Learner or Teacher?

 

man working on a laptop
credit: smart-elearning.eu

The other day, while reading fellow blogger and author Carrie Rubin’s post about authors, gender, standards, and profanity/violence, I replied with my perspective as a teacher who worked with middle and high school students for many years. As a reading specialist and as a writer myself, I required lots of writing from my students and taught them that reading and writing go hand-in-hand.

My reply to her post:  Characters need to be believable and readers need to decide what’s appropriate for themselves (or with a parent, if the reader is a preteen/adolescent); a rating system isn’t necessary. I didn’t give my response a second thought when I hit Send….. I naturally define my thinking from a teacher’s perspective.

Or do I?

When Carrie thanked me for the ‘teacher perspective,’ I kind of chuckled and thought, “You’re welcome. There it is! My ‘teacher-filter’ is in full-swing again!”

But I got to thinking…..

How we learn is a big part of who I am as both learner and educator. When I had my own classes, I was constantly analyzing my instructional delivery:

  • Is it on-point?
  • Is it fun?
  • Am I being concise enough, while still including key information?
  • Am I being verbose, boring them to tears?
  • Am I talking over their heads?
  • Is it interesting to them? Can they connect what they know with what I’m teaching? (value leads to ownership: What’s in it for me?)
  • Are they getting it? How do I know? How do they know?

And all of this chatter was happening in my head while I was in the middle of instruction. Every. Day. All. The. Time. Holy cow!!

Now, as an instructional coach, I have this internal dialogue when I facilitate professional development sessions or do demonstration lessons. I also often walk into classrooms and think, “Wow! So many ways this could be taught!”

So, as I write this post, I’m thinking to myself (as I often do when I write): So what? Why am I sharing these particular thoughts? 

And in this instance, I realize this:  My perspective isn’t that of a teacher as much as it is of a learner.

I want someone to teach me who:

  • is on-point & funny/engaging/approachable
  • gives key details, but asks lots of questions to engage my thinking – often referred to as Socratic Teaching… I just call it ‘giving the learner a chance to think’!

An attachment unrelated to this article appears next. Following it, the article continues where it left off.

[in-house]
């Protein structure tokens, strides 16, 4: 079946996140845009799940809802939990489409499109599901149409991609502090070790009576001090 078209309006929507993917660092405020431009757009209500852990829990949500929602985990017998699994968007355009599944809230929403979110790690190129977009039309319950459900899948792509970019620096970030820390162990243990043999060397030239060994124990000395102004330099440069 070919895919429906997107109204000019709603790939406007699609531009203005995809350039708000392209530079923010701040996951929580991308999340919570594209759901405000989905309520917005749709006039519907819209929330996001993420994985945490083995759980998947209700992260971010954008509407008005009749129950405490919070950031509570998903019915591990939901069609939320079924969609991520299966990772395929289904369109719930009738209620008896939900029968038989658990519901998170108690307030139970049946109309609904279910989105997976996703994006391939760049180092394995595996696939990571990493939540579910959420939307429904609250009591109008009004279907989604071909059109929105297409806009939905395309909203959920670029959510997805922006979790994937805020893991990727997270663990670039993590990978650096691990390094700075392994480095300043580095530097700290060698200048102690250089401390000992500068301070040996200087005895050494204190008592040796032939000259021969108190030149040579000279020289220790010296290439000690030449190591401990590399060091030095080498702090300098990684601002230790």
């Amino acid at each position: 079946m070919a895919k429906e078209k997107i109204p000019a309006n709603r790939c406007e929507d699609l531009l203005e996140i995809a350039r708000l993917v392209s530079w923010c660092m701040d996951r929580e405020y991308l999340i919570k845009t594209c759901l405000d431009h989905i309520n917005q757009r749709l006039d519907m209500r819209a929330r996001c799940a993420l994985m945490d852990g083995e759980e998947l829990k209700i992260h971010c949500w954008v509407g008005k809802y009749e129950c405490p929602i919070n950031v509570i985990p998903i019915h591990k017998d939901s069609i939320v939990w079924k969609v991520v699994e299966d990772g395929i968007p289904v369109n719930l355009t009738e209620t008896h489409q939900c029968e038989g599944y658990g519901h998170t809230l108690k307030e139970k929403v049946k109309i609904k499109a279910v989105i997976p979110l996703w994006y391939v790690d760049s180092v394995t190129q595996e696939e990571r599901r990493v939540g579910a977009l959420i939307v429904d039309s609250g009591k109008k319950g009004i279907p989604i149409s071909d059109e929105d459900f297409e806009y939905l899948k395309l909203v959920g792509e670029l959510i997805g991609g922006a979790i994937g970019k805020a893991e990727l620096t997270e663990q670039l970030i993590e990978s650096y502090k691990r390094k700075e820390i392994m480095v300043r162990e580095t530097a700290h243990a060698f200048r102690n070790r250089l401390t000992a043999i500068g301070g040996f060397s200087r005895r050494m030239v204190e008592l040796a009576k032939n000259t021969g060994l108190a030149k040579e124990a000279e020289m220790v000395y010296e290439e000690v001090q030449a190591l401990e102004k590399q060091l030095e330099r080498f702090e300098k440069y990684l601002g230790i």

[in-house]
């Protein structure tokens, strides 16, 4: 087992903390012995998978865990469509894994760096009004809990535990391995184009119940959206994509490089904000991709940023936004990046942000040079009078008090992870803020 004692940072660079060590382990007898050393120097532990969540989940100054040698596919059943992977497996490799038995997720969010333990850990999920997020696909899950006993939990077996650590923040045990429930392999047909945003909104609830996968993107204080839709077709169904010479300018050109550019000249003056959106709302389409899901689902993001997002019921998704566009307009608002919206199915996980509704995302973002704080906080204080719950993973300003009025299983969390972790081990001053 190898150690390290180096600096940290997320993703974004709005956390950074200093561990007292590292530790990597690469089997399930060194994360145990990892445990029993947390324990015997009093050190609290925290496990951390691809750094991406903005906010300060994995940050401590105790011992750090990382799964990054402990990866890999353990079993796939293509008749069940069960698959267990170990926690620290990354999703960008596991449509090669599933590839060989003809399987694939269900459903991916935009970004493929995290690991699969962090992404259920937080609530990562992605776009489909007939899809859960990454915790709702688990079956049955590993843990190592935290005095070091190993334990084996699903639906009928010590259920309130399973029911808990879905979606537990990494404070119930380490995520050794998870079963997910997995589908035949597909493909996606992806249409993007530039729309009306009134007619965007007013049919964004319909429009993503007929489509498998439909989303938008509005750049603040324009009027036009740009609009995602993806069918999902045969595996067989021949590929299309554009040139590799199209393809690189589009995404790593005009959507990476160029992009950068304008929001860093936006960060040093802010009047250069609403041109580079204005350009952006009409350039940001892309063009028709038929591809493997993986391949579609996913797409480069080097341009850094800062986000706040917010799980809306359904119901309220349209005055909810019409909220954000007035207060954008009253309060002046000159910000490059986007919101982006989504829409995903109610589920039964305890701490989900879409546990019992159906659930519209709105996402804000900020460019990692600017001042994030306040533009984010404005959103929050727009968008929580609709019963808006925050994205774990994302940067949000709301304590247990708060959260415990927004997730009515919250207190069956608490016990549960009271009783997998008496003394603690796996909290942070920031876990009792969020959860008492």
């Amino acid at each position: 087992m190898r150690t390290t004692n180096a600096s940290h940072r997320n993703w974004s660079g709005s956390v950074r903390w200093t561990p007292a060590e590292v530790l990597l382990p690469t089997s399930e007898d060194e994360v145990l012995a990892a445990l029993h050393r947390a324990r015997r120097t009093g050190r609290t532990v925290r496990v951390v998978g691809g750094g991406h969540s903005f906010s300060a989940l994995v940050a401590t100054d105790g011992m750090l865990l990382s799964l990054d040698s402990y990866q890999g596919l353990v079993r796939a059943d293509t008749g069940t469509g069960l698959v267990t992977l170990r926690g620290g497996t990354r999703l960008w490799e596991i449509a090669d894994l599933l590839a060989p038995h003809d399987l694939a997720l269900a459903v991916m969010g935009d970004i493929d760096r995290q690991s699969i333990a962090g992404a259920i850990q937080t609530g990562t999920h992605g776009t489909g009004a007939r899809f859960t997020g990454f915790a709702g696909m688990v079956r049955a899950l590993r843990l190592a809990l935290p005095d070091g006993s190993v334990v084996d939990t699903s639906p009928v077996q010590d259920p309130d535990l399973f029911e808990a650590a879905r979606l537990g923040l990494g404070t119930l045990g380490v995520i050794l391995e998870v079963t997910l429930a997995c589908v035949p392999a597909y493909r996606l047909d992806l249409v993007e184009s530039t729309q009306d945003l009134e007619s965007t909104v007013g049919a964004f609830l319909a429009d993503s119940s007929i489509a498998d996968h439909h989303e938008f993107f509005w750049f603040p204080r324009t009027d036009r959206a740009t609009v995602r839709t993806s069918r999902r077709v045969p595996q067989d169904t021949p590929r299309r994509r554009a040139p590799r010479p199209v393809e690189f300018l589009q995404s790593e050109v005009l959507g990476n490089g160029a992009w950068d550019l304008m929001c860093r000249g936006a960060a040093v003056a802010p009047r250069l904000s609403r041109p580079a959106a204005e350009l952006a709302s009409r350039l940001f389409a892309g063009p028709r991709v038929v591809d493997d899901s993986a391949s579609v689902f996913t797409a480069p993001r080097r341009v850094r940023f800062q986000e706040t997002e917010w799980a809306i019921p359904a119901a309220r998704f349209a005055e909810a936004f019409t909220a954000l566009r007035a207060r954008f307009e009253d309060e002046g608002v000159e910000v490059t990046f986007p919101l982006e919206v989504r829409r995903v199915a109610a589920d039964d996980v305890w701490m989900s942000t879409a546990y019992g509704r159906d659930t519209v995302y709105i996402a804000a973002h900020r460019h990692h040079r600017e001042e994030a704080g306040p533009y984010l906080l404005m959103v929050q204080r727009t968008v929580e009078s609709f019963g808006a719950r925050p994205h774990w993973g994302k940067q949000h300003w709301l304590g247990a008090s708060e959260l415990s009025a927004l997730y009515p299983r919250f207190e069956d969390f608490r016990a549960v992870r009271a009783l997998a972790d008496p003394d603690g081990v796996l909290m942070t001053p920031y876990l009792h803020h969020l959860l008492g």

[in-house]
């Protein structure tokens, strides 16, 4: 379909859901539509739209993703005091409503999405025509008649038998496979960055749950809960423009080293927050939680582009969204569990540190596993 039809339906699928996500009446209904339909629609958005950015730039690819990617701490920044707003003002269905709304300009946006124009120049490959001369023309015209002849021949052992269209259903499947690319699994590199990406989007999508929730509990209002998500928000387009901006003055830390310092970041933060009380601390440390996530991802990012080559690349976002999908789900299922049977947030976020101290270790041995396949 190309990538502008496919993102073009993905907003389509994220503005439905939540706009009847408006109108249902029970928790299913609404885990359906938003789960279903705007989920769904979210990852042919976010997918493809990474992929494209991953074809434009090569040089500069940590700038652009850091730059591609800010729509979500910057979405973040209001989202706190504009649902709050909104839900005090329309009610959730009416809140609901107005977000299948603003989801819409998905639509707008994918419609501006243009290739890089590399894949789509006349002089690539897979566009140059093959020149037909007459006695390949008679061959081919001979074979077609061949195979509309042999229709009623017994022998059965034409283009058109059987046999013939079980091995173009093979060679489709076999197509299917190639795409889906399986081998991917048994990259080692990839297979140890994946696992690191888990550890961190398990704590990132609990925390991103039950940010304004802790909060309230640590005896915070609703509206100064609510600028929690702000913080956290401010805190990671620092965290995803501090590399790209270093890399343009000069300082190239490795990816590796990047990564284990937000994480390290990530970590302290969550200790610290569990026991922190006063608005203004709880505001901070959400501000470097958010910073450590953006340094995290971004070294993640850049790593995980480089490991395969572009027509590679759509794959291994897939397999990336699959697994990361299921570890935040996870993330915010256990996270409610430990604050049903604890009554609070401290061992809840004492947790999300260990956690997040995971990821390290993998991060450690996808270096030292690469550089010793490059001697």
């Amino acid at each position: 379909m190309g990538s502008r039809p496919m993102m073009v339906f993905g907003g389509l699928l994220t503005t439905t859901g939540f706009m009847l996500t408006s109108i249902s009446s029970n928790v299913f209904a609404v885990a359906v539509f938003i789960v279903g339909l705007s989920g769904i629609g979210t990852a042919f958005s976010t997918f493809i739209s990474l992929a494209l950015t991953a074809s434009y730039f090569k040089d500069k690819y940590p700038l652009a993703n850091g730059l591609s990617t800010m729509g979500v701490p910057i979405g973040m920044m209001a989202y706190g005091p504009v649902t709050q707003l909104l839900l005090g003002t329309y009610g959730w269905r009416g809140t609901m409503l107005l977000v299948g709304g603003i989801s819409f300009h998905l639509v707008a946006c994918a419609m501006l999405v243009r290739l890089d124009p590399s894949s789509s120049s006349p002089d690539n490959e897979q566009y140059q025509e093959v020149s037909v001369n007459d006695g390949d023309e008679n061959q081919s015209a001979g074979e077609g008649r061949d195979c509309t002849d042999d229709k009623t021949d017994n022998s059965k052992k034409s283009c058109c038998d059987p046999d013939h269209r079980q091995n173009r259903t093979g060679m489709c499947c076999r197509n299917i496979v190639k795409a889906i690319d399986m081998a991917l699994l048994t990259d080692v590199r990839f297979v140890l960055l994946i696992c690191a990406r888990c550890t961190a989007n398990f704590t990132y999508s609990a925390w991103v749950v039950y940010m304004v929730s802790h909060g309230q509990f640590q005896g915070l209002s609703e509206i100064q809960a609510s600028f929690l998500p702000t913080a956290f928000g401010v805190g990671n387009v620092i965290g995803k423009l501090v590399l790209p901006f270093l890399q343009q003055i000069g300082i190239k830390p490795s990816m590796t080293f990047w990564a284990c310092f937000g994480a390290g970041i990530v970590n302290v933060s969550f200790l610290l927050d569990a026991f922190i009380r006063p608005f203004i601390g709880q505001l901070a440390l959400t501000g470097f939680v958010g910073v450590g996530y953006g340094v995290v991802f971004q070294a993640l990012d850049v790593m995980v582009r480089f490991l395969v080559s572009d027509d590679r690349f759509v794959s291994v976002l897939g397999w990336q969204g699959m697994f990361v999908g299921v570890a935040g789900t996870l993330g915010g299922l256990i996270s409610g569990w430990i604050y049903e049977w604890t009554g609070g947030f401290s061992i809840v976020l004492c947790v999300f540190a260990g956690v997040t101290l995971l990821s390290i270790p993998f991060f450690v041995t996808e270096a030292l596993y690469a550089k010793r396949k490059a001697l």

• speaks a language I understand – this has nothing to do with linguistics and everything to do with understanding ‘audience’
  • connects the information he or she is teaching with something in my life – a hook that pulls me in
  • a good story-teller who practices brevity
  • notices if I’m getting it or not… acknowledges when I’m struggling and puts the empowerment of struggle in its rightful place

I love learning. I love awesome teaching just as much….. whether it’s an author who makes characters ‘real’ through believable words and actions, a presenter who makes a tough subject relatable, or a parent that helps a child understand (and appreciate) diverse thinking and opinions.

little girl studying in school
credit: businessinsider.com

I used to tell my high school students that if I didn’t learn something new each day, then it was a wasted day. That may sound like a bit of a stretch, but to sell the idea of learning for life’s sake (not for a test) to kiddos was a big part of my ‘mission’ you might say. Plant the seed. Lay the foundation. Whether five or fifty, learning is for life.

plant growing in soil
credit: wealthenthusiast.com

 
Learner or teacher?

Learner, first!  Always.

 

3 Comments

  1. I always say the day I stop learning is the day I stop breathing. We’re constantly learning new things, and what a gift that we’re able to do so no matter our age. I love that you approach your teaching through the eyes of a learner. In order to teach, we must learn, and every time we present something–even if we’ve presented it twenty times–we often still learn something new.

    Thank you so much for the mention! Much appreciated. 🙂

    Liked by 1 person

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